Wiring the Tini-Home

Posted: March 24, 2012 in Tin Can Tourists, Vintage trailers
Tags: ,

Home stretch.  It was rainy and cooler here today, so I decided to play electrician.  Seen at left is the galley, and the plug over the counter.   In my layout, this was to be at the left side of the counter, exactly where the range is now.  Since the wiring is part of the pre-fab wall assembly, moving an outlet is a big deal.  I managed the task by putting junction box under the counter where the wires poked out of the wall, running a wire to the new location, and “Viola”, a correctly placed outlet. 

I had to do a similar job with the breaker panel, but only because when I ran the wires, I didn’t take into account the location of the wheel well box, which meant the leads were too short.  So, ANOTHER junction box hidden under the cabinets to get the wires to the breaker box.  Duh.  A hassle but it worked out fine.  Actually better, becasue I then relocated the breaker to the front of the wheel house box, behind the small door under the two drawers.  Wasted space, but just right for easy access to the breakers.  There is a 12v lead in the bulkhead cabinet, I’m thinking of using 12v “hockey puck” lights for task lighting under the cabinet.

Above, we can see the 110v wire poking out of the wardrobe back panel over the bed.  There’ll be a 12v light above the small window on the side, over the head of the bed.  and on the other side is the A/C plug-in its cabinet.  That will be a  nice spot for a clock, or some little illuminated chochkee.   Up front,  there are  110v lights flanking the window on a dimmer, and I’m putting an outlet under window below the table in case we want need to plug something in on the table.  Toaster, leg lamp, whatever.  

There is also a 12v wire in the ceiling for the little exhaust vent fan, and a really cool LED 12v illuminated grab handle outside.  I’m going to wire up exterior running lights to a switch so we can illuminate the trailer at night.  New coaches have that feature, I like it and wanted it in this trailer.  It was challenging for me to figure all that out as everything had to be run before the insulation went up and exterior sheeting on.  Once it’s in, it’s done.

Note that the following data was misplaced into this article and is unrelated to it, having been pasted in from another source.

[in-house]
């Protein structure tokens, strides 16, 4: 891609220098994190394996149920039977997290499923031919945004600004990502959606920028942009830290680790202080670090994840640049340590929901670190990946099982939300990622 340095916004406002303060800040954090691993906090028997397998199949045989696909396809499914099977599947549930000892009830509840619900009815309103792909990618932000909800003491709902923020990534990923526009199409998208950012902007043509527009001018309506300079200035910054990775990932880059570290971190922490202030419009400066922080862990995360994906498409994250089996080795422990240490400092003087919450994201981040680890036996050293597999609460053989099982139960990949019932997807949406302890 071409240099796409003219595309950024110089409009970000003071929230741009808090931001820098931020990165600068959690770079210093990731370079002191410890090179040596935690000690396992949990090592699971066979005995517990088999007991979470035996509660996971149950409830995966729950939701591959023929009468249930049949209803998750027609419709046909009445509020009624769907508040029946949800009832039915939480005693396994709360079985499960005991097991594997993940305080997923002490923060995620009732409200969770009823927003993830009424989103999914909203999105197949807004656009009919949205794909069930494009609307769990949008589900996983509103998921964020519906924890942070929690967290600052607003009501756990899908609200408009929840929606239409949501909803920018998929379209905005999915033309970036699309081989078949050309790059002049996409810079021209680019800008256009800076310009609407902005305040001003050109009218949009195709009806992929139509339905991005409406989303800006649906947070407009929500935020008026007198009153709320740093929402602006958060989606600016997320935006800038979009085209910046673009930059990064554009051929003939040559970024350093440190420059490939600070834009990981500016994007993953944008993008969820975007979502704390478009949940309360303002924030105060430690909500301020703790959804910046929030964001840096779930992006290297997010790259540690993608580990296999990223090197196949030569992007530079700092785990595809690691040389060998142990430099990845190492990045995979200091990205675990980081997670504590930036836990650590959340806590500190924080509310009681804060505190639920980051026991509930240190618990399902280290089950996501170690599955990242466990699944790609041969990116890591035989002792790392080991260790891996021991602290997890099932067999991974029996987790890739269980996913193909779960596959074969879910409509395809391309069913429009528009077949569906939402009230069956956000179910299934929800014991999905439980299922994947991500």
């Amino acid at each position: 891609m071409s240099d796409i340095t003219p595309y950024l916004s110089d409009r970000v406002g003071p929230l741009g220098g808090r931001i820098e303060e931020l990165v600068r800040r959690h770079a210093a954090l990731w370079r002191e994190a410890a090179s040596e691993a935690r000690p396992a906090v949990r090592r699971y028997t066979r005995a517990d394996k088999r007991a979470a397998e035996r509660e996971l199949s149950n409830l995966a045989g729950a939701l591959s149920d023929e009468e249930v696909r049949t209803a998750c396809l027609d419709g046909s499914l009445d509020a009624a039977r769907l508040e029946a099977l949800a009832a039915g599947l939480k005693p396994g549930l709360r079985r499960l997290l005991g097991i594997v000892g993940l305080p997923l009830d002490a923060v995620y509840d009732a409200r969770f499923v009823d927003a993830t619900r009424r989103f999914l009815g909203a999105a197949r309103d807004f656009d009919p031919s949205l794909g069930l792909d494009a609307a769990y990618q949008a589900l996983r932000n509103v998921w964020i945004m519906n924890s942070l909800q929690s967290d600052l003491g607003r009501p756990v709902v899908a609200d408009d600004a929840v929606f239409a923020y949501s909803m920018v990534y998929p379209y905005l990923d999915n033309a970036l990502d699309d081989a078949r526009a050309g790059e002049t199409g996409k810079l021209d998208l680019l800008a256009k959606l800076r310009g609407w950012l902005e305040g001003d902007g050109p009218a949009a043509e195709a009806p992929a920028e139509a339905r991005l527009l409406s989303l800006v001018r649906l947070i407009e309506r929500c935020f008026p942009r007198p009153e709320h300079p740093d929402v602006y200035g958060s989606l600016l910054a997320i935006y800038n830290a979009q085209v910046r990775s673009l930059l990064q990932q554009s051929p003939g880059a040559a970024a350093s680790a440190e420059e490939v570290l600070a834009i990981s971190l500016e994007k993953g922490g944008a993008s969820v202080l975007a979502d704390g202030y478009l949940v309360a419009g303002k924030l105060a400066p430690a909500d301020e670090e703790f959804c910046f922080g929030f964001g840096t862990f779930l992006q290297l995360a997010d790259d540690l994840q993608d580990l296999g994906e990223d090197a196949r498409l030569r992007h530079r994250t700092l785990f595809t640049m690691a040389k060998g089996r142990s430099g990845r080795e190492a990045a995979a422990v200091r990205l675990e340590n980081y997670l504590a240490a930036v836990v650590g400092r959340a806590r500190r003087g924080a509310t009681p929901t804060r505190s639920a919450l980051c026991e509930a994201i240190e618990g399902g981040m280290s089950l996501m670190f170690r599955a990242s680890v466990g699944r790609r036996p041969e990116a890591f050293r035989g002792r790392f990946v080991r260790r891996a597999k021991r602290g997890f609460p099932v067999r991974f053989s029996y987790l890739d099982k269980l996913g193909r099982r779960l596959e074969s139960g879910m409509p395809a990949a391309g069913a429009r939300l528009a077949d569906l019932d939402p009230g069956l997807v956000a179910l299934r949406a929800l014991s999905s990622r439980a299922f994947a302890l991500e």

In other news, I figured out how to support the roll of “Filon” composite sheeting.  I simply ran a 12′ length of pipe thru two 12″ trailer wheels/tires, and supported each end of the pipe on my “Workmate” benches.  It’ll roll off  a giant, silvery roll of toilet paper, ready to be installed on the now completely prepped body.  All paneling edges are prepped, screws countersunk, and high spots leveled. 

In talking with our friends Bob and Doreen (follow their Alma build on the “Traileritis” link), I have abandoned the idea of bonding the Filon composite sheeting to the Luan skin, and will simply stable and screw the edges, using the really GREAT Loctite construction adhesive I used on the rest of the trailer.   I’ll run a bead at the edges, around the door and window openings, and the trim will cover all the fasteners.  I think it’ll work.

 

Kim, seen above with Ari, our new puppy,  scored some really cool vintage stove knobs on eBay from a high-end O’Keefe and Merritt  ’40’s era range.  They fit our cheap camp stove perfectly, and really dress it up.  Combined with the Marvel fridge latch, the galley looks perfect. 

Tune in again next week to see the wiring completed, and maybe even see it turn into a small, “Silver Palace”!

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Comments
  1. Ray Coleman says:

    Hi Brian,

    That roll of sheetig looks interesting. I didn’t know there was such a thing, but that’s only one of maillions of things I don’t know. But I am curious as to the planned method of attachment. Is this “Filon” quite stiff so as not to ‘billow’ from the air foil effect as the trailer goes down the road?

    If you see this comment perhaps you can address my question briefly when you do a post on the installation of the eskin.

    Thanks……and it has been a pleasure to follow along on this project.

    Regards,
    Ray Coleman

  2. Bob says:

    Keep up the good work.
    Bob and Mona

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